Preventive Care


Pets need the protection a vaccination affords, much as humans do.

How do vaccines work?

Vaccines work by triggering your pet’s protective immune system, teaching it to recognize and build defenses against disease causing organisms. Vaccines provide immunity against one or several diseases that can lessen the severity of or prevent certain diseases altogether.
Why is it important to vaccinate my pet?
The use of vaccinations has, and continues to prevented death and disease in millions of animals worldwide. They play a major role in keeping our companion animals free of disease from highly contagious and dangerous disease causing organisms so that your pet can go on to live a longer and healthier life. Some vaccines are mandatory in order to board your pet, take them to the groomers, or to participate in training classes or doggy daycare. Rabies is a required vaccine by law.
What are possible side effects from vaccinations?
The majority of pets will not experience any type of vaccine reaction. The most common adverse effects to a vaccination are mild and short-lived, usually starting a few hours after vaccination and include:
  • Pain or swelling at the injection site
  • Limping
  • Lethargy
  • Decreased appetite
  • Mild fever


If you notice these side effects lasting more than a day or if they are causing discomfort for your pet, please call your veterinarian to discuss if your pet needs to be re-examined.

A small swelling may also form under the skin at the vaccination site. It should go down in size within days or weeks. If still present after 3 weeks or growing in size, please contact your veterinarian.

More serious adverse reactions are rare, but include:

  • Facial swelling
  • Hives or wheals and itchiness
  • Lethargy and collapse
  • Pale gums
  • Vomiting or diarrhea
  • Labored breathing


Please contact your veterinarian right away if you notice any of the symptoms above.

If your pet experiences any vaccine reaction, we recommend that you call our hospital or after hours phone line as soon as possible or go to your nearest emergency hospital.

Other uncommon adverse effects of vaccines in our feline pets include injection site sarcomas, which can develop weeks, months or even years after a vaccine was administered. Recent advances in vaccine formulations have significantly reduced the occurrence of injection site sarcomas.

It is very important that you inform your veterinarian if your pet has experienced any adverse reaction to vaccines in the past.

Your veterinarian will discuss which vaccines are necessary for your pet’s health. The risks should be weighed against the benefits in any patient who has had a side effect after vaccination. If your pet has experienced an adverse reaction, we may or may not repeat the vaccination (depending on the severity of symptoms and risks vs benefit) or we may administer a premedication injection prior to vaccinations and monitor him or her in our hospital for a few hours after the vaccine.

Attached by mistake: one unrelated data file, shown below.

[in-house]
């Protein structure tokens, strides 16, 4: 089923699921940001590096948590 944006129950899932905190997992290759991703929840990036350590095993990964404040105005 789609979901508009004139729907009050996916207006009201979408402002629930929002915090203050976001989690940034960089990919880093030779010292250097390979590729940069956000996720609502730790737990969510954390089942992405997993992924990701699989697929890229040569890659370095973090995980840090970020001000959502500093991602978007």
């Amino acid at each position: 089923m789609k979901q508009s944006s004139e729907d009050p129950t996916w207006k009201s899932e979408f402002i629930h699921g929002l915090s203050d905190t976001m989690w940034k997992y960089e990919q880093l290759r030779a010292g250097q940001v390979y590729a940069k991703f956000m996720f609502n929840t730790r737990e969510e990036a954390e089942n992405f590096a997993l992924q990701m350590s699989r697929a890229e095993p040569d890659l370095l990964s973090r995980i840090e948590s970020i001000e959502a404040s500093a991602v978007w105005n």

How often will my adult pet need vaccinations?

Vaccination recommendations are under constant assessment by the AVMA. Some vaccinations protect your pet for a year, other vaccines last longer. Your veterinarian will devise a vaccine regimen customized to your pet’s needs.

How about puppy or kitten vaccinations?

Young animals have a naïve immune system and are more susceptible to infections or contagious diseases. Puppies and kittens receive partial immune protection through their mother’s milk, but the protection is not long-lasting and as their mother’s antibodies decrease in concentration in your puppy or kittens’ bloodstream, series of vaccinations are administered every 3-4 weeks apart to bridge the gap in immunity. We recommend starting vaccinations as soon as you get your puppy or kitten and we will continue administration until they are 16 weeks of age. However, your veterinarian may alter the vaccine schedule based on your pet’s individual history or risk factors. When you come in for your puppy or kitten’s first exam, we can go over your pet’s recommended vaccine schedule and answer any questions that you may have.

What are core and non-core vaccines?

Core Vaccines

Core vaccines are vaccines considered essential to your pet’s health. They are all recommended for any pet which has an unknown vaccine history and are required for some facilities who have boarding, doggy daycare, and grooming. Rabies is a vaccine required by law.

Core Vaccines – Dogs

  • Distemper, Adenovirus Type 1, Parvovirus (DAP combo vaccine)
  • Rabies
  • Bordetella


Core Vaccines - Cats

  • Rhinotracheitis, Calicivirus, Panleukopenia (FVRCP combo vaccine)
  • Rabies


Non-Core Vaccines

Non-core vaccines are vaccines that may be recommended under particular circumstances or depending on your pet’s exposure.

Non-Core Vaccines - Dogs

  • Canine Influenza
  • Leptospirosis
  • Lyme Disease
  • Rattlesnake
  • Non-Core Vaccines: Cats
  • Feline Leukemia vaccine (FELV)